Reconstructing 20+ year history of subpixel forest canopy cover, structure, and disturbances at 30-meter scale with a suite of advanced Landsat image processing systems
Canopy cover fraction is one of the primary vegetation structural characteristics used in ecological studies, including habitat suitability analyses, understanding structure-function relationships, restoration planning, assessing biodiversity, etc. Many of these questions require accurate data over large territories that quantifies multi-decadal history of canopy growth, degradation, and disturbances at the scales that are appropriate for land management. Landsat satellite images at 30-m resolution have been frequently used to extrapolate plot or patch level measurements of canopy cover and heterogeneity to landscape scales. However, a challenge still exists in simultaneously achieving the following three requirements: (1) accurately estimate subpixel tree canopy fractions, (2) provide these estimates over long terms, and (3) account for forest disturbances.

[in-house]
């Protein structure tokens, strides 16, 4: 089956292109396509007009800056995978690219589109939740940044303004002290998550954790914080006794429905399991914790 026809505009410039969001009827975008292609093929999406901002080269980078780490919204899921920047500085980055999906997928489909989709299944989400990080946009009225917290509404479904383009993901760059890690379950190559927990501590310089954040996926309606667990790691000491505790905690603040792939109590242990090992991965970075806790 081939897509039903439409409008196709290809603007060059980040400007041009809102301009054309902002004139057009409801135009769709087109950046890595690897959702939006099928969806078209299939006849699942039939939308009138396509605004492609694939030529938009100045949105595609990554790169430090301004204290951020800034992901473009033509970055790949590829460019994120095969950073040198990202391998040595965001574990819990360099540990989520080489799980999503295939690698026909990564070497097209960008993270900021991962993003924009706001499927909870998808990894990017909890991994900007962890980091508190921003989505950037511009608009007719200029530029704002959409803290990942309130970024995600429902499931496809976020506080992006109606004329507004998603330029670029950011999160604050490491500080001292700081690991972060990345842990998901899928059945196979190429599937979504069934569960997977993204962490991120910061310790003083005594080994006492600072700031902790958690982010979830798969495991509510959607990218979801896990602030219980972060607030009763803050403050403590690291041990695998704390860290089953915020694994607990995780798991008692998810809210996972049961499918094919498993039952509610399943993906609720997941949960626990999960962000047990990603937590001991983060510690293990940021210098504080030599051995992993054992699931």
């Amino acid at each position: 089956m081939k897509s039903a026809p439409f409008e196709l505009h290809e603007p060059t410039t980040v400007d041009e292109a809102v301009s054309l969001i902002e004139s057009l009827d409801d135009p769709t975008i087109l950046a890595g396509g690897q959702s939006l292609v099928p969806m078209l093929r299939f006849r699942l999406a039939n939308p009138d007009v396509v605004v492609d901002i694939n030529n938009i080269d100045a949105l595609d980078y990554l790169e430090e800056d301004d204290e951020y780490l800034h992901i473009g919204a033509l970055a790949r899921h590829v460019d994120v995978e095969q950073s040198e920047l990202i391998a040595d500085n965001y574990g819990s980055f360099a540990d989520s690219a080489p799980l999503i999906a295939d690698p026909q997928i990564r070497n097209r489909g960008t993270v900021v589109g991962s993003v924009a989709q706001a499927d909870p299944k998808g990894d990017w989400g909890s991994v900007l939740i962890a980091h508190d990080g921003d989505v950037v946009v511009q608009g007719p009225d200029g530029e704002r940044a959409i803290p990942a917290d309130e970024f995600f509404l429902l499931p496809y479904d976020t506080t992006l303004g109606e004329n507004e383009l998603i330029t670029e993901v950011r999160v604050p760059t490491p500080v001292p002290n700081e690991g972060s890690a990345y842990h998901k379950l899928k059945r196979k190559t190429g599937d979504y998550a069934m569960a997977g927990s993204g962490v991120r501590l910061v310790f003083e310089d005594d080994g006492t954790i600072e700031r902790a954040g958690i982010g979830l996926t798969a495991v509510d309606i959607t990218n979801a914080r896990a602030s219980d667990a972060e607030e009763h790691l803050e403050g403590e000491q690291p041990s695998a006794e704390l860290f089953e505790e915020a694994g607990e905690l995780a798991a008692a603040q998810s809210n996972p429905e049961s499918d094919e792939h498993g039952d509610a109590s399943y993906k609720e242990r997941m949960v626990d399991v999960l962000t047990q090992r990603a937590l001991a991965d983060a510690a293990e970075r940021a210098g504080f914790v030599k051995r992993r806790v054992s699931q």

To address this challenge, we combine our two recently developed Landsat processing systems: eDaRT (Ecosystem Disturbance and Recovery Tracker) and MixSSMA (the Mixed Stratified Spectral Mixture Analysis). In each 30-m cell of Landsat, MixSSMA estimates tree class fractional cover for each date, while eDaRT provides independent automated disturbance detection, thus determining the break points (regime change) in the fraction trajectories. Combining this information, the mapping process can impose temporal stability and fraction transition feasibility constraints, thus increasing the accuracy of the canopy fraction time series product. Results/Conclusions:
We demonstrate these capabilities, in the example of mapping 20+ year history of subpixel canopy cover and disturbances in predominately mixed conifer forests across north-south and elevation gradients in the Sierra Nevada, California. Initial validation experiments show good agreement with reference date derived from LiDAR and higher-resolution imagery, with RMSE of live tree cover fraction estimation below 0.1. Using these data, one can generate various metrics of forest heterogeneity that are relevant for habitat monitoring and restoration prioritization, and provide snapshots and assess temporal trends in forest cover and structure.